A viral Facebook video has renewed outrage in the activist community against city agencies and their treatment of homeless residents.
Castro District resident Jim Youll confronted Supervisor Jeff Sheehy and Mohammed Nuru, Director of the Department of Public Works, in a cell phone video that has since gone viral online. In the video, Youll asks Supervisor Sheehy why tent encampments were removed from his neighborhood, to which Director Nuru responds, “this is a no-tent city…we don’t allow people to [camp] on our streets.”
While Nuru contended that homeless residents can go to shelters or navigations, Youll responded that there were only 1500 shelter beds in the city, while the last point-in-time survey identified roughly 7,500 homeless residents on the streets of San Francisco.
Mr. Youll goes on to confront Sheehy about reports that SFPD officers have been slashing tents open during encampment sweeps, asking why the City allows it to happen. Director Nuru repeats, “Because we are a no-tent city.” Nuru later reiterates his insistence that the City would find other accommodations from those in cleared encampments.
While reports of city employees cutting open tents or hosing them down with water have gone uncorroborated, a spokesperson for the Department of Public Works wrote: “Tents should not be blocking the path of travel. It is against our policy to spray people or their tents.”
According to the Department of Homelessness and Supportive Housing, the City currently has 1,389 shelter beds available, with two more facilities with several hundred beds slated to open later this year. The Department also utilizes 7,403 units of permanent supportive housing as part of its Strategic Framework.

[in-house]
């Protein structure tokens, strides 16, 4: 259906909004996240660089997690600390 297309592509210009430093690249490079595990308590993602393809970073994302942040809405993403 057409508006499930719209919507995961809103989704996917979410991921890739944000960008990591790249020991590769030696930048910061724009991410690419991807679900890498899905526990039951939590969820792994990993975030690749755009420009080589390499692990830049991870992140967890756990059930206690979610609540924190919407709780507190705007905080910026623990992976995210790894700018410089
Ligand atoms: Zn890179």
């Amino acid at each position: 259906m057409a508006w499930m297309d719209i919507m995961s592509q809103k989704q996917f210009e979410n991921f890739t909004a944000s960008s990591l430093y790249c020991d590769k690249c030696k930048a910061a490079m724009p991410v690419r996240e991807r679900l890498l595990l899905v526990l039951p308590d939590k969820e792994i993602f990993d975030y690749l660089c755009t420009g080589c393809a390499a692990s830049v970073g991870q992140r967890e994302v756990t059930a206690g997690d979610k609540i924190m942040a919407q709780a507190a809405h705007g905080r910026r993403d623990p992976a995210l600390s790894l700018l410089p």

Kelley Cutler, an organizer with the Coalition on Homelessness, informed the Beacon that the wait-lists for shelter beds and permanent housing facilities is over 1000 people, with an average wait time of 110 days, while the Coalition has been receiving reports of tent encampments being cleared by city officials several times a week, with increasing frequency. Cutler also said that her organization had received reports of water hoses deployed on tent encampments in previous years, but was unable to confirm more recent allegations.
“For Mohammed [Nuru] to claim that there are enough resources—that’s simply not the case,” Cutler said. “While someone is on the wait-list, there’s nowhere for people to actually go. They sweep someone on one block, they go to the next block, and put people through the same process the next day. And that’s a huge challenge.”
Proposition Q, passed in 2016, authorized city officials to clear homeless tent encampments, but only if they provided people in the encampments a 24-hour warning and an offer of a shelter bed. The San Francisco Chronicle reported in late 2017 that Prop Q had been invoked 172 times by October of that year, and that homeless outreach teams made, on average, up to three offers of shelter bed per person.
The clearing of tent encampments has been the subject of intense public scrutiny since efforts ramped up during the 2016 Super Bowl weekend, with ongoing reports of walkers and wheelchairs being dumped into garbage trucks. This was only amplified in recent months after a special envoy from the United Nations’ Human Rights Council likened the “cruelty” of the homelessness situation in the Bay Area to the most squalid encampments in Mexico City.
“I’m driven to tears watching city officials send crews to destroy the lives and health of people who have nothing,” Youll wrote in a follow-up statement provided to the Beacon. “I have watched homeless people thrown into the cold rain. I can’t bear it any more.”